Reading and editing biology
New technologies for reading and editing DNA and RNA provide vast amounts of data and reveal transformative insights. At the Broad Institute, scientists generate a whole human genome’s worth of genetic data every few minutes, read gene expression patterns in tissues and in millions of single cells, and use gene editing to create disease models and develop therapeutics that were not previously possible.
Connecting Variants to Function
Discovering how thousands of tiny genetic alterations lead to disease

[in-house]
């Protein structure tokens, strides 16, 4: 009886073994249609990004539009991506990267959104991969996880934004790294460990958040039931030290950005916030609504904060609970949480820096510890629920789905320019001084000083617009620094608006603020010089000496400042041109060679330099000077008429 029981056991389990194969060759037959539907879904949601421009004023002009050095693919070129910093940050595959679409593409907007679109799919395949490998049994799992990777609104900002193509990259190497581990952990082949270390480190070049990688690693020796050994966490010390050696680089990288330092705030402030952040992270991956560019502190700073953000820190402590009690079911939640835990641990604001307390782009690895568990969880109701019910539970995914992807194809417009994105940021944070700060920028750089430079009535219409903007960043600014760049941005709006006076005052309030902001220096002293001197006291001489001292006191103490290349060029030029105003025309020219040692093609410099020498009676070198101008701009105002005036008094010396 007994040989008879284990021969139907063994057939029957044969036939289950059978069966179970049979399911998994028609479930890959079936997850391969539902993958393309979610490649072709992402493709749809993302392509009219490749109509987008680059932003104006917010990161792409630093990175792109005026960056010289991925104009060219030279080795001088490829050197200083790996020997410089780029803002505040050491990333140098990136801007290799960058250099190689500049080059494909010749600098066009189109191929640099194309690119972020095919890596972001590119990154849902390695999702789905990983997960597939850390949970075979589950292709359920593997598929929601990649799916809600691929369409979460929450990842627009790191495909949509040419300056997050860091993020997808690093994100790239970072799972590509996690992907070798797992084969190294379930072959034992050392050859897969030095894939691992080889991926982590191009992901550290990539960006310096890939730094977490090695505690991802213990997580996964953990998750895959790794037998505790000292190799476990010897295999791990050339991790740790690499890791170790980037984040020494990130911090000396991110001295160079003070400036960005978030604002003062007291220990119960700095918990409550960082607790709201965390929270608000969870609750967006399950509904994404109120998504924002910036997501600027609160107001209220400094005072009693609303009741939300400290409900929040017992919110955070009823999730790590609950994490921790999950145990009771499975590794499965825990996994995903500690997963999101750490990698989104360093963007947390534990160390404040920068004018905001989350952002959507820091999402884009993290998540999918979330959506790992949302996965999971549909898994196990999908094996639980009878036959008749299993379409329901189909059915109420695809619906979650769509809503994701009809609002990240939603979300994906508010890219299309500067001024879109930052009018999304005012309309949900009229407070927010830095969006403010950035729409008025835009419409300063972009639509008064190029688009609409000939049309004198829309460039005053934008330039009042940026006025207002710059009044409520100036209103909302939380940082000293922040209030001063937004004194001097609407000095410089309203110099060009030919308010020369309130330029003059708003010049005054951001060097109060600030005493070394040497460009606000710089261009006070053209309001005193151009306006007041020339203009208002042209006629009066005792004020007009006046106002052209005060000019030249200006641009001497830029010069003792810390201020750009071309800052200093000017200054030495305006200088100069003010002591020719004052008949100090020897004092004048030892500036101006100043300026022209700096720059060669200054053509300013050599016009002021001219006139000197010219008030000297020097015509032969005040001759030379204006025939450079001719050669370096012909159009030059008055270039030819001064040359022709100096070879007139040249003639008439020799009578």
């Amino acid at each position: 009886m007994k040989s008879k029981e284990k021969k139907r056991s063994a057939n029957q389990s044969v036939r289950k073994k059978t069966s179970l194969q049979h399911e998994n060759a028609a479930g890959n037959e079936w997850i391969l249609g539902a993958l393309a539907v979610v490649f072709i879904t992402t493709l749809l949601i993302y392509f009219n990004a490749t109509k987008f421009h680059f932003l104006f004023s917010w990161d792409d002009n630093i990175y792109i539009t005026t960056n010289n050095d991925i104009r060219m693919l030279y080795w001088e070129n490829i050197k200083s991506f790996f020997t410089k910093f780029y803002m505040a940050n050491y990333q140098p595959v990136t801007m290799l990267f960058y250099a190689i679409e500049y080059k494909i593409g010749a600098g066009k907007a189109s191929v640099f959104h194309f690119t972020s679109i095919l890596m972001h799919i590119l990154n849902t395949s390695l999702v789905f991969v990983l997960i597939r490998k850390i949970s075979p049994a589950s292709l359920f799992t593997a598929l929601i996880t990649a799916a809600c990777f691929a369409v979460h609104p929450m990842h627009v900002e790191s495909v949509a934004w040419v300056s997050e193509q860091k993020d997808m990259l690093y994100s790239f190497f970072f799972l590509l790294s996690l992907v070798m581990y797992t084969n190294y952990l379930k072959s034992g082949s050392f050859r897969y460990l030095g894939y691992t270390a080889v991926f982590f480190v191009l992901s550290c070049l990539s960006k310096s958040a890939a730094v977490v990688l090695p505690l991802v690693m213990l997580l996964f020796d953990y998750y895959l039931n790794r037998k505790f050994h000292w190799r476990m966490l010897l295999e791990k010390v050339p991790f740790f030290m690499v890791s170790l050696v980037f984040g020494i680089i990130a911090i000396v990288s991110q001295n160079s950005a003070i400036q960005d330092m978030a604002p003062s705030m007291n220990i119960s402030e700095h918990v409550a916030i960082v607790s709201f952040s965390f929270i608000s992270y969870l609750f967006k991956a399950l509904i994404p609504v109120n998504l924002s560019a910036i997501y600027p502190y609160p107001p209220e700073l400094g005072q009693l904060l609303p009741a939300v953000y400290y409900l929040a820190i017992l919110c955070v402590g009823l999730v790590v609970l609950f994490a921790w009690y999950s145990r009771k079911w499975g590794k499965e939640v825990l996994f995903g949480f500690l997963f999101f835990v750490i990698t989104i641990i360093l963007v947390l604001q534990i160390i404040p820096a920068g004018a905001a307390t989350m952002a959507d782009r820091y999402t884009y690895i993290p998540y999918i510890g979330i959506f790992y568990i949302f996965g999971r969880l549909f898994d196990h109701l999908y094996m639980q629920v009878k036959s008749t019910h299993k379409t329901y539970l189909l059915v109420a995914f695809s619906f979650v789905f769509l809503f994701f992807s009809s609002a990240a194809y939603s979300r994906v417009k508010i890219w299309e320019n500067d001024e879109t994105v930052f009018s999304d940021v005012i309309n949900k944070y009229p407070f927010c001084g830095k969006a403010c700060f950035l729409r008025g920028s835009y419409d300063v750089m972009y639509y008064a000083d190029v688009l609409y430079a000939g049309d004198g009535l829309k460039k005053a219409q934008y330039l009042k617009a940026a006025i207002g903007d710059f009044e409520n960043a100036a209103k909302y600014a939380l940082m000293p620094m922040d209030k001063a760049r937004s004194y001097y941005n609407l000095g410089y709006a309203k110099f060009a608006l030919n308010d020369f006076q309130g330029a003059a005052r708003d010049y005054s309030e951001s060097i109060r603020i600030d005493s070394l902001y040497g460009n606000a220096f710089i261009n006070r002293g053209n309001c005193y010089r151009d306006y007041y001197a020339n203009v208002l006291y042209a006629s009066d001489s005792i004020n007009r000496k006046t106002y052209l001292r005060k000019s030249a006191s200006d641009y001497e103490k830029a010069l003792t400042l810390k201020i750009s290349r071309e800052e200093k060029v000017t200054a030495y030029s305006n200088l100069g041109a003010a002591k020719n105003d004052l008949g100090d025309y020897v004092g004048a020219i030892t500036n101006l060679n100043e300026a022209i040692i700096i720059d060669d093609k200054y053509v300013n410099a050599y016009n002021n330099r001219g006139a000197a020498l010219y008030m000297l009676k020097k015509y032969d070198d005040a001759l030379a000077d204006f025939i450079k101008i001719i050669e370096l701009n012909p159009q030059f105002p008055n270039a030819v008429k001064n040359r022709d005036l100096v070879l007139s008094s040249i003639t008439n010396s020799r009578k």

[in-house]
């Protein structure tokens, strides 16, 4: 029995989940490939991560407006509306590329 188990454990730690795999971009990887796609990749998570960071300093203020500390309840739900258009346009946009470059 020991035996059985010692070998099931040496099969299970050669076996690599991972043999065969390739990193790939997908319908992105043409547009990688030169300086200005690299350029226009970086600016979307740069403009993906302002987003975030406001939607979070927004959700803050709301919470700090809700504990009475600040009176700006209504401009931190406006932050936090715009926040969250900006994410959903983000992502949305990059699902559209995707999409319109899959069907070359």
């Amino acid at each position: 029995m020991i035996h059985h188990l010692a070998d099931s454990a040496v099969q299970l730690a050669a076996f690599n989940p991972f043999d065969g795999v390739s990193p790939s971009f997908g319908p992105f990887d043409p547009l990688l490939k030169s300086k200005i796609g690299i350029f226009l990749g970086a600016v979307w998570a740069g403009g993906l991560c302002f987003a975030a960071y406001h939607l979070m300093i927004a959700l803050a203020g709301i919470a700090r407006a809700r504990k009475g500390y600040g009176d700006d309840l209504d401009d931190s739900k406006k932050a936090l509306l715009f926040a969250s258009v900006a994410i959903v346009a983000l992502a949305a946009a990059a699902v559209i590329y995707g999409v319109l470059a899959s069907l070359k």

Over the last decade, researchers have identified tens of thousands of tiny DNA alterations, called genetic variants, that affect a person’s risk for common conditions such as heart disease, schizophrenia, and autoimmune diseases. However, scientists don’t know what these variants do, the genes they affect, or in which cells they act. At the Broad Institute, researchers from a variety of disciplines have come together in an initiative called Variant to Function, which aims to understand the biological roles of these genetic alterations in disease. Researchers are using the latest tools in data science, machine learning, single-cell analysis, disease modeling, and genetic screening to tackle this problem in a systematic way.